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McCutchen lines an RBI single in the first

ST. LOUIS -- Hardly hittable all month, Jose Veras served up a costly 399-foot one on Friday.

Handed a one-run lead and charged with bridging the gap to closer Joel Hanrahan, Veras surrendered a two-run homer to Cardinals right fielder Lance Berkman in the eighth. The go-ahead blast gave the Cardinals their first lead of the game, which they then turned into a 5-4 win at Busch Stadium.

The blown save was Veras' first in 14 appearances this month. He had only been scored upon once in the first 13.

Veras' August results, his ability to stare down the heart of the order multiple times already this season and Hanrahan's recent hiccups convinced manager Clint Hurdle that Veras, not Hanrahan, was the one to turn to in the eighth. St. Louis had Albert Pujols, Matt Holliday and Berkman lined up to hit in the inning.

All started out OK as Veras struck out Pujols. But a walk to Holliday followed, bringing up Berkman, who was one home run short of reaching 30 for the sixth time in his career.

"Just keep the line moving," Berkman said of his approach against Veras. "You have to, because if you try to get too grandiose, you're going to mess yourself up. Just try to not make an out."

There would be no out. Instead, Berkman achieved a milestone on the first pitch, sending a fastball over the right-field wall.

"It was down, but it was working back to his swing path," Hurdle said of the pitch. "[Berkman's] had a fantastic year. You talk about some shopping in the offseason, what an acquisition he has been."

Veras, through a spokesperson, declined comment on his outing when reporters asked to speak with him after the game.

Berkman's home run cost James McDonald his ninth win of the season. It was the third time in five August starts that McDonald has exited with a lead only to watch the bullpen lose it.

In one of his sharper second-half starts, McDonald was stung only by Yadier Molina's three-run homer in the second. That homer, which followed a leadoff walk and a one-out single, erased the 3-0 lead the Pirates' offense had built up an inning earlier. It was also the last extra-base hit McDonald allowed.

"One pitch, one mistake -- a three-run homer to Molina," McDonald said. "It was a bad pitch, and he made me pay for it."

Otherwise?

"I made pitches when I needed to," he said. "I feel like I can let it go when I need to. Overall, physically I feel pretty good."

The right-hander scattered three singles and two walks over his final four-plus innings on the mound. McDonald has now pitched at least six innings in four of his last five outings, though tacking on a seventh frame continues to be a struggle.

He took the mound in the seventh on Friday with a pitch count of 87, but his chances to finish the inning ended when Rafael Furcal led off with a single.

It wasn't so much the pitch count that ushered Hurdle out of the visiting dugout. Rather, with a one-run lead to protect, Hurdle felt it necessary to get someone on the mound who could better hold Furcal closer to first.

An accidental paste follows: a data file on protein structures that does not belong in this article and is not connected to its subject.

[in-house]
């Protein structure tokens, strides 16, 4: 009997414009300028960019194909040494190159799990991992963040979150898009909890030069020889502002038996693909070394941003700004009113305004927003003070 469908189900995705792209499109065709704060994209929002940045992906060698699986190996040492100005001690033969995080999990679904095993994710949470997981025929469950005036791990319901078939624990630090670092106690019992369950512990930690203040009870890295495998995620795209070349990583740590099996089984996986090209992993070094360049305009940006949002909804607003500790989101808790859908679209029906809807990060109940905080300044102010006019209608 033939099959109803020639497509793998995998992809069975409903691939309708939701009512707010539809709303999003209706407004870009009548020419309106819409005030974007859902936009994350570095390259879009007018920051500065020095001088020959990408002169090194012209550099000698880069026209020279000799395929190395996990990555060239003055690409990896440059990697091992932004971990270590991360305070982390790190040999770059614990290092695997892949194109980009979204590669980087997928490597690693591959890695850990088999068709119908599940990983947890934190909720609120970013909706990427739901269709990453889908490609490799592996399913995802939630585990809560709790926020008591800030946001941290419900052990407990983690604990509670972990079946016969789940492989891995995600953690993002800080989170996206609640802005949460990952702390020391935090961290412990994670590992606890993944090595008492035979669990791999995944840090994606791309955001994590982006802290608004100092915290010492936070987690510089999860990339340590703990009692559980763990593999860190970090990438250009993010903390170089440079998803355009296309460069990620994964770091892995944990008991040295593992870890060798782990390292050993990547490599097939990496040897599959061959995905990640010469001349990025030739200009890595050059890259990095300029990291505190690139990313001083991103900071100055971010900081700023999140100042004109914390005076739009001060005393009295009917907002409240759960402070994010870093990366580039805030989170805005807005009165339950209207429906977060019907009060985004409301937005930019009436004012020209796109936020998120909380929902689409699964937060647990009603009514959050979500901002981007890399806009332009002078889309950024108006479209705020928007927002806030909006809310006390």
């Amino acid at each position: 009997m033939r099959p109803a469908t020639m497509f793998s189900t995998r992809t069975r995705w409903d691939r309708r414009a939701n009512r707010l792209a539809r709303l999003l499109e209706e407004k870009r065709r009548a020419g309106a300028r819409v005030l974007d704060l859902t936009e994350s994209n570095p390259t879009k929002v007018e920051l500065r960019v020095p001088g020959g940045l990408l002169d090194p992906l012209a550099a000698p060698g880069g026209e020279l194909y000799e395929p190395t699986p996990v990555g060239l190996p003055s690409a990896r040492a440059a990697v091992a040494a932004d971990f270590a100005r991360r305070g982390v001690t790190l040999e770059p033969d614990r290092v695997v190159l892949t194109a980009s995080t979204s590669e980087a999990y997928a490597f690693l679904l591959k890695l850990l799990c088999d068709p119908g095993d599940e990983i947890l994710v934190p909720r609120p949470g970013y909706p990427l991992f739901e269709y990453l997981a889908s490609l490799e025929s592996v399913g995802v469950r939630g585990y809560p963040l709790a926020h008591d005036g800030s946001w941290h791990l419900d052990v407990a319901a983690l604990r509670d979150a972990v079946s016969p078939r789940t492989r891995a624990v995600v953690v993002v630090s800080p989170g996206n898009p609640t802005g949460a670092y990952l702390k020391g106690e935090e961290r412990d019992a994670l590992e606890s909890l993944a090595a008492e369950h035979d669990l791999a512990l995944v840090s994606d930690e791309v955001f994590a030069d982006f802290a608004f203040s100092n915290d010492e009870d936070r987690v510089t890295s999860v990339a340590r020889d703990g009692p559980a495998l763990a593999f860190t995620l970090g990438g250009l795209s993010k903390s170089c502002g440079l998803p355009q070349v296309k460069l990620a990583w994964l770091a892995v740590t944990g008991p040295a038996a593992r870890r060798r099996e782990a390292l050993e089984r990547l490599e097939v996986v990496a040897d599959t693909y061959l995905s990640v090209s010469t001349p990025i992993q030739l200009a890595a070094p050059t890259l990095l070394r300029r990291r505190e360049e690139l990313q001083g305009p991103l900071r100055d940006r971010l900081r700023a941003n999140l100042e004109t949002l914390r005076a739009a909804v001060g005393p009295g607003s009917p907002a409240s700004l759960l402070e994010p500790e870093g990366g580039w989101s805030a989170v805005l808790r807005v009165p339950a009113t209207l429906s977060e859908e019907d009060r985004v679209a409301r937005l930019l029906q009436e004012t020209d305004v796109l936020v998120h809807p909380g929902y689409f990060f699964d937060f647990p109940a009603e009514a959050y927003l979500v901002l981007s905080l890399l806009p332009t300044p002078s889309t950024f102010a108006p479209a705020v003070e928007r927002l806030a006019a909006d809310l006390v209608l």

"The one piece of the puzzle that we'll have to add for him next spring is better monitoring of the running game," said Hurdle, who would have left McDonald in if he had retired the speedy shortstop. "When Furcal gets on right there, he doesn't have any weapons to stop him."

The ball went to reliever Jason Grilli, who recorded three straight outs to keep McDonald in line for the win.

McDonald still has finished seven innings only once in 2011, though he left an impression in less than that on Friday.

"He's for real," Cardinals manager Tony La Russa said. "He's got all the pitches. [Except for] one three-run homer, he shut us down. He's tough. They made a bunch of good moves over there, and picking him up and putting him in the rotation was one of them."

The Pirates wasted no time knocking around opposing starter Jake Westbrook. Each of the first four hitters in the game reached base, and by the end of the inning, three had come home.

RBI singles by Andrew McCutchen and Ryan Doumit pushed across the first pair of runs. Josh Harrison drove home the other with a sacrifice fly.

After the Cardinals tied the game at 3, Jose Tabata gave the Pirates the lead with a two-out double to right in the fourth.

Every Pirates position player reached base at least once during Westbrook's six-inning start. Five of those baserunners were put on with walks. Even Harrison, who had walked just once in his first 124 Major League plate appearances, drew one off Westbrook.

The lack of patience after Harrison's fifth-inning walk, though, stood out as a low point for the offense. After watching Harrison take four pitches out of the strike zone, Ronny Cedeno swung at a first-pitch slider with two outs and the bases loaded. He popped the ball up to left field to kill the run-scoring opportunity.

"A lot of times with runners in scoring position, we're firing too early," Hurdle said. "We have to take better at-bats in those situations."

In Cedeno's previous at-bat, he took a called strike after stepping out of the batter's box, thinking he had been granted time by the home-plate umpire.

The Pirates did not record a hit against the Cardinals' bullpen, which has now pitched six scoreless innings this series.

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